Viktor Frankl would agree, as the time he spent in concentration camps receded further and
further into the past. Consider this analogy: We all appreciate water when we are thirsty. But if we
have been deprived of water for long periods of time, with no end in sight, our appreciation of
water is beyond description; when we finally get it, nothing has ever tasted sweeter. It’s all about
perspective. Develop an
attitude of gratitude for the good things in your life and keep those
thoughts in the foreground. It is absolutely your choice. Appreciating and counting your blessings,
in lieu of feeling sorry for yourself, generates warm, contented feelings.

3.        Find meaning in your life. Here we return to Viktor Frankl in Man’s Search for
for his strategies enabled his survival in a situation where, as he put it, “the odds of
surviving…were no more than one in twenty-eight, as can be easily verified by exact statistics
(Frankl, 1985, p. 137).”  Frankl posits three different ways to find meaning in life (see Happiness
Is A Choice, January 2007).  The third way, through unavoidable suffering, is not listed because
suffering is essential to creating meaning in life. It is always preferable to avoid suffering, if you
can. But if you can’t, then to find meaning in life,
you must somehow alchemize that suffering so
that it is transformed into something positive; you must change your attitude toward it, and find
what good can come of it.
Frankl, stuck as he was inside a concentration camp, saw that, in itself,
living to escape the camp did not give meaning to survival. He realized that the time had come to
live his ideas, especially since he could no longer write about them. It was through this decision
that Frankl found meaning; he lived to uplift those around him in any way he could. He gave up
scraps of food to those who were weaker. On several occasions, he gave up his place on work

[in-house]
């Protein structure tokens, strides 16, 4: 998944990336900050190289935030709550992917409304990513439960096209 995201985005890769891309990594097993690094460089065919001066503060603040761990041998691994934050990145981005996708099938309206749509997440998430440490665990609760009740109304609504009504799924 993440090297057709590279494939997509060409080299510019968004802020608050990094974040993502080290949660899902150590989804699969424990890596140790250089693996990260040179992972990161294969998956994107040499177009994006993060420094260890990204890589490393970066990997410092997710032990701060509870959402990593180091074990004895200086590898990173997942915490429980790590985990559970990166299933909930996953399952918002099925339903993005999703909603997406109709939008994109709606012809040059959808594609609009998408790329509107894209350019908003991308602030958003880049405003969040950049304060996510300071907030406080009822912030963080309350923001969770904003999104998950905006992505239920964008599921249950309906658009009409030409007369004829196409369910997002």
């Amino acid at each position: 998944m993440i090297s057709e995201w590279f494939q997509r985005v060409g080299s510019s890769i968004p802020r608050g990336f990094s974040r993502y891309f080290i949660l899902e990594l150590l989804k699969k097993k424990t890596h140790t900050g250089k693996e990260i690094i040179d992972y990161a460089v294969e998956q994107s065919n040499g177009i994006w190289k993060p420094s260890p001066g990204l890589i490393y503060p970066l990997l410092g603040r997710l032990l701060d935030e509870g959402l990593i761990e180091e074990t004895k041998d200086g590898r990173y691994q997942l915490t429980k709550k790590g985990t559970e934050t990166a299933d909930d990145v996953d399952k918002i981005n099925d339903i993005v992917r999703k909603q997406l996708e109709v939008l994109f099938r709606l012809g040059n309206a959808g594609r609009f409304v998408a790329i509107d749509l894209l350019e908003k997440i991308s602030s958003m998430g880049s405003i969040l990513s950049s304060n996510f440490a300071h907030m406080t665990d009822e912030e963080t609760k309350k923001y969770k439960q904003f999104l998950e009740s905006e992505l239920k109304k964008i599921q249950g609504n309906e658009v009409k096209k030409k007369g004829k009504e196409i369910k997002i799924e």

details, which promised a better life for workers, to someone whose need was greater, even
though he himself longed for a better life. Over and over, Frankl made helping others his focus; he
noticed that, as bleak as life was in the concentration camps, he experienced a sense of fulfillment
in doing this. He was needed, and his will to survive was bolstered. Later on, as he analyzed his
experiences in the camps, he noted that those who lived for something greater than themselves
and their own needs were the ones who most often survived. Their goals gave their lives meaning;
it was paramount that they survive in order to accomplish that very important thing they felt needed
to be done for someone else’s good.

Learning how to be a happier person is only one tiny piece in an overall self-improvement
program. However, it is probably the most important place to begin, as
a happy person has
so much more to contribute to life, and to others, than an unhappy person.

Decide upon awakening to be happy, each and every day; acknowledge that Higher
Power in your life, whatever that may be; practice an attitude of gratitude, and find ways to bring
meaning into your life. Above all, seek to transform your suffering into something meaningful that
brings good to others. All of this will, of course, keep you very busy. But somewhere, in there, a
little happiness will start sneaking in.

Be ready!

Coming next month........  
The Second Path to Happiness; The Meaning of Love.

Click to explore other articles by Holly Whitman

Please feel free to email questions or comments to Holly Whitman at

Or share your thoughts in our guest book!
Happiness Is A
Choice, Continued:
The Third Path
COPYRIGHT February 2007 Holly Whitman
Happiness consists more in small conveniences or pleasures that
occur every day, than in great pieces of good fortune that happen but
seldom to a man in the course of his life.
Benjamin Franklin